At first, I was suspicious of claims that Kathleen Dean Moore’s “Wild Comfort: The Solace of Nature” invokes nature-writing artists like Annie Dillard and Rachel Carson. The author, also a professor and activist, penned the book after the consecutive deaths of three friends. According to the write-up on the back, the book “chronicles Moore’s search for peace in the wilderness of the Pacific Northwest.” Although I sympathized with her situation, I prepared myself to wade through mud-slow essays exploring someone else’s grief.
However, true to the spirit of effective nature writing, Moore’s focus is not continually on her own emotions. With intensely poetic imagery she tells stories, muses on nature’s mysteries, and skillfully ties them in with her own humanity. The effect is — most of the time — rich, uplifting prose. For example, Moore writes: “A father jogs by on the path, pushing his son in a stroller. He points out the geese to the child, who looks at his father’s pointing hand, not at the sky beyond it. No, up in the sky. Look! the father says. But the more wildly he waves his hand, the more fascinated the child is with the fingers, and what, in fact, could be more marvelous? Why am I looking for meaning instead of looking for geese?”
The only possible exceptions to the excellence of this collection of personal essays are a few occasions in which the poetic imagery is overdone, making Moore’s intent to be profound apparent — an endeavor she accomplishes effortlessly most of the time. I recommend reading these essays slowly, just one or two per day, in order to fully absorb their impact.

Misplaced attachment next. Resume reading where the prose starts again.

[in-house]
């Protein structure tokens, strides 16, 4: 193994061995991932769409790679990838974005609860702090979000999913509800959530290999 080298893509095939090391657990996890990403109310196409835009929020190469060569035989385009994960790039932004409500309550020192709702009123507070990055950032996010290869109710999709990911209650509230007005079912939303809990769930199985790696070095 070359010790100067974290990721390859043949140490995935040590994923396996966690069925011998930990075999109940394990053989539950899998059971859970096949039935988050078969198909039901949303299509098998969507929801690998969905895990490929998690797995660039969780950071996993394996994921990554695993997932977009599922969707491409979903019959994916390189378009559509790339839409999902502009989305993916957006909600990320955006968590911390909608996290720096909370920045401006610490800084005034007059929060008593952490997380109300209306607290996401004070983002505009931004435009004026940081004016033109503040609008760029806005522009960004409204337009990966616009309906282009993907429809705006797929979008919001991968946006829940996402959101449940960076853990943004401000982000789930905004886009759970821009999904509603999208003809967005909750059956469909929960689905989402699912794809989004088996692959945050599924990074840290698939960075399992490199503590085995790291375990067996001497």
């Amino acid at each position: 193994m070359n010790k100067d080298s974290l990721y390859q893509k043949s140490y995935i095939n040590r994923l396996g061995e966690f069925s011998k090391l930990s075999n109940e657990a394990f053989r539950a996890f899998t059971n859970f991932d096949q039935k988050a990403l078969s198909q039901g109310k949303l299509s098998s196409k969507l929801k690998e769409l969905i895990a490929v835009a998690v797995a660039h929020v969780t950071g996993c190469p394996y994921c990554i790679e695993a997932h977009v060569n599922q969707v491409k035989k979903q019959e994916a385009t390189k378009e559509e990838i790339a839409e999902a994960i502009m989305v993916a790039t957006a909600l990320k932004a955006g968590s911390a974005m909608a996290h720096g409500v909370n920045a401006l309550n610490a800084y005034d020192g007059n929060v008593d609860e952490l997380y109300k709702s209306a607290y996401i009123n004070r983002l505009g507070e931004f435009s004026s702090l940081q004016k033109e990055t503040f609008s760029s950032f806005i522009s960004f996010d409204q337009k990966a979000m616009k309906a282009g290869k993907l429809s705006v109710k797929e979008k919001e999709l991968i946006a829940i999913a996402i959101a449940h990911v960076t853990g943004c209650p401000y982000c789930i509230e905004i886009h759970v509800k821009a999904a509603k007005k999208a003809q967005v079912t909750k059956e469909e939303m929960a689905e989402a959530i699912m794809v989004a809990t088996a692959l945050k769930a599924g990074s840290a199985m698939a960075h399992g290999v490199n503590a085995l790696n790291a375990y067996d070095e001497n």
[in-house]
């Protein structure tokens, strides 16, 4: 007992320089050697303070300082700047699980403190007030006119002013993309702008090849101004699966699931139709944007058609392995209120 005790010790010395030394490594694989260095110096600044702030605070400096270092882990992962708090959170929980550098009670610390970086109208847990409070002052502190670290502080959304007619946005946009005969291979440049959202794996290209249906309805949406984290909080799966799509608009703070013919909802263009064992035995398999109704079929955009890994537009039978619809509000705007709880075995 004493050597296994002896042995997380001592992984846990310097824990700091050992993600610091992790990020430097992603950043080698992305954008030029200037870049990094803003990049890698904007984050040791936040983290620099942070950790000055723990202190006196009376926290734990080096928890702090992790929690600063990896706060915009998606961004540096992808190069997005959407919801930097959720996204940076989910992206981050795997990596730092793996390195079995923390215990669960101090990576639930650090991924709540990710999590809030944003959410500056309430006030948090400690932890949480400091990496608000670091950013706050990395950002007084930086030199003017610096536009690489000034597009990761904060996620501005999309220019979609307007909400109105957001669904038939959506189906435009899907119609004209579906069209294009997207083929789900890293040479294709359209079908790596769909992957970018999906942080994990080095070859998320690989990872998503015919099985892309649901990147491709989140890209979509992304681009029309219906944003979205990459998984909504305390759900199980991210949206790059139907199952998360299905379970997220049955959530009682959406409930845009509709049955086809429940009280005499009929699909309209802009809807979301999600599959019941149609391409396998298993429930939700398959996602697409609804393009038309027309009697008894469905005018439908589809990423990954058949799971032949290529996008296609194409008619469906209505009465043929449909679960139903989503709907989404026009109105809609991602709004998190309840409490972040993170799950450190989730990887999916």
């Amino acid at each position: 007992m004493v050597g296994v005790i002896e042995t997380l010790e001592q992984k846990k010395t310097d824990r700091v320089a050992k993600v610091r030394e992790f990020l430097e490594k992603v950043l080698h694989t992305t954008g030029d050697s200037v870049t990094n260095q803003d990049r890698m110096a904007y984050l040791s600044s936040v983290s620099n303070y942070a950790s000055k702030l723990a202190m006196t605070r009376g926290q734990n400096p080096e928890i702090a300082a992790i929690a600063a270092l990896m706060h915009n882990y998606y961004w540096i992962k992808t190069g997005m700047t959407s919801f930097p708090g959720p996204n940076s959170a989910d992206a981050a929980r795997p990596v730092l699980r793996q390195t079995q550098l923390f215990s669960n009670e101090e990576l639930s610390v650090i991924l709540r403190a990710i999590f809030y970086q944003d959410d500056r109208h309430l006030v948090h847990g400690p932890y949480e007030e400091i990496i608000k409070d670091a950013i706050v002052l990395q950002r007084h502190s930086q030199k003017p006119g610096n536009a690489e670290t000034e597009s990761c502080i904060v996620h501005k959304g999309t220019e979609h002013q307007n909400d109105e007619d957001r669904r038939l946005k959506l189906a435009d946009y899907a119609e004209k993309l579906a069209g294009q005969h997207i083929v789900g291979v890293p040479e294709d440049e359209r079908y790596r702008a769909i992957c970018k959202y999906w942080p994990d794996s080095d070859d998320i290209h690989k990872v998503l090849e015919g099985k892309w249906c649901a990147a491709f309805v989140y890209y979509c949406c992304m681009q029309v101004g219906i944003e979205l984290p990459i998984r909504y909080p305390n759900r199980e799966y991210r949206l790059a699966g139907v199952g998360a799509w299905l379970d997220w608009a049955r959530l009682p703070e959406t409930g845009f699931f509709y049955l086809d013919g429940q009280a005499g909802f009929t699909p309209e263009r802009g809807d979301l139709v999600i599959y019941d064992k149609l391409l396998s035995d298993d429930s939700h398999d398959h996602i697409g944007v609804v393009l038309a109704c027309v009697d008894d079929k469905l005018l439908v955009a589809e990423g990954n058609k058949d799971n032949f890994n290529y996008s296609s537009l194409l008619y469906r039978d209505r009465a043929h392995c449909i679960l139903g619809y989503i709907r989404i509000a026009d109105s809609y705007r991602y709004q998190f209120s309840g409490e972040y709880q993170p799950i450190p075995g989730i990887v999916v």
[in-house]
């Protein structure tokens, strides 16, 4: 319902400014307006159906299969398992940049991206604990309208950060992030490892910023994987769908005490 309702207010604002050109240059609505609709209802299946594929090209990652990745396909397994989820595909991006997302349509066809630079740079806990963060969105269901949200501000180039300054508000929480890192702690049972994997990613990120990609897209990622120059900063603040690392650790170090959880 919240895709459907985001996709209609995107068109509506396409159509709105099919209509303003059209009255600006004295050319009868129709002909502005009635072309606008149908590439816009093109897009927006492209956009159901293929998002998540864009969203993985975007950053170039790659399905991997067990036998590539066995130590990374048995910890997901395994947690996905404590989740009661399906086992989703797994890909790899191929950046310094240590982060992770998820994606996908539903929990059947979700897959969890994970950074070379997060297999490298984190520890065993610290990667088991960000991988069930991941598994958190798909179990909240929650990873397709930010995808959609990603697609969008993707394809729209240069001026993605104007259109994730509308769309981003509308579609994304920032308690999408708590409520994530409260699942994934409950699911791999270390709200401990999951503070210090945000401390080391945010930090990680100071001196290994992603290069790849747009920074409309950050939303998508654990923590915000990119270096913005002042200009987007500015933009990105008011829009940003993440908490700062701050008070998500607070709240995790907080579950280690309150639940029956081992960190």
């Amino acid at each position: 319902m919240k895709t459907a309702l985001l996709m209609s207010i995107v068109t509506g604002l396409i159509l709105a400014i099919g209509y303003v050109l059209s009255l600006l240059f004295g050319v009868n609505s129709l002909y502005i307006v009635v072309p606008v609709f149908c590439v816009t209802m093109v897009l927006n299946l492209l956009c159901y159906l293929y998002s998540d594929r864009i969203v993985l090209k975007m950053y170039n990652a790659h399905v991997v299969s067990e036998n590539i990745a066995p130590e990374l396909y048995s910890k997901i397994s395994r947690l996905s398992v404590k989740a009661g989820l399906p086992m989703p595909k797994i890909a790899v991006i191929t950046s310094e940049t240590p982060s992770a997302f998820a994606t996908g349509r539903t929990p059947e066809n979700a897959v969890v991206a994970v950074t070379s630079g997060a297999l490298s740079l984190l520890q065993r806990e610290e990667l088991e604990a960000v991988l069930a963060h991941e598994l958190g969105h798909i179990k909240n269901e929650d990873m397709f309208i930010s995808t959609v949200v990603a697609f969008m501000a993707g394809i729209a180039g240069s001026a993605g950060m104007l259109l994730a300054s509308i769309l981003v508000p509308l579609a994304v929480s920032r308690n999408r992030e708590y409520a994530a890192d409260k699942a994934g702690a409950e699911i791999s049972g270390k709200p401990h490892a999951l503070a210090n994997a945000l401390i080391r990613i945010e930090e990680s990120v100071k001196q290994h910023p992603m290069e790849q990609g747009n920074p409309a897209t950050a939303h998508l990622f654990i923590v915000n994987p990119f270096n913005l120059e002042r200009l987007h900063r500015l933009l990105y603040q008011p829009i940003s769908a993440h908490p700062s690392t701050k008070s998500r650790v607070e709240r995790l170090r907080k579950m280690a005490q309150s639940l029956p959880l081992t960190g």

Moore divides the book into three themed sections: “Gladness,” “Solace” and “Courage.” In “Gladness,” she explores the concept of happiness by collecting data from her own life — an activity that may inspire readers to do the same.
“Solace” holds together the majority of the essays, and here is where we learn of her grief — the first essay is titled “My Old Friend, Sorrow,” where she writes, “No need to talk. We know each other well enough. A friend, so suddenly passed away. So quickly gone. Another. Another. Have you any words for this pain, my quiet passenger? Let us move carefully. This much weight can swamp a boat.” However, Moore balances areas of grief with lighter moments, like in the pieces “Never Alone or Weary” and “To Mend a Broken Pot.”
In the third section, “Courage,” Moore wraps up with words of wisdom. In “Look, the Rain has Stopped,” she relates: “I don’t know why we live or die, whether that’s necessary or contingent. But I will tell my students this: life and death are all or nothing. When you die, it’s done, the chance is gone. So when you live? When you live, make it all. Don’t wait for the rain to stop. Climb out of your tent with your mind engaged and your senses ablaze and let rain pour into you.”
Overall, “Wild Comfort: The Solace of Nature” conveys a powerful message about the regenerative and healing powers of nature — a must-read.
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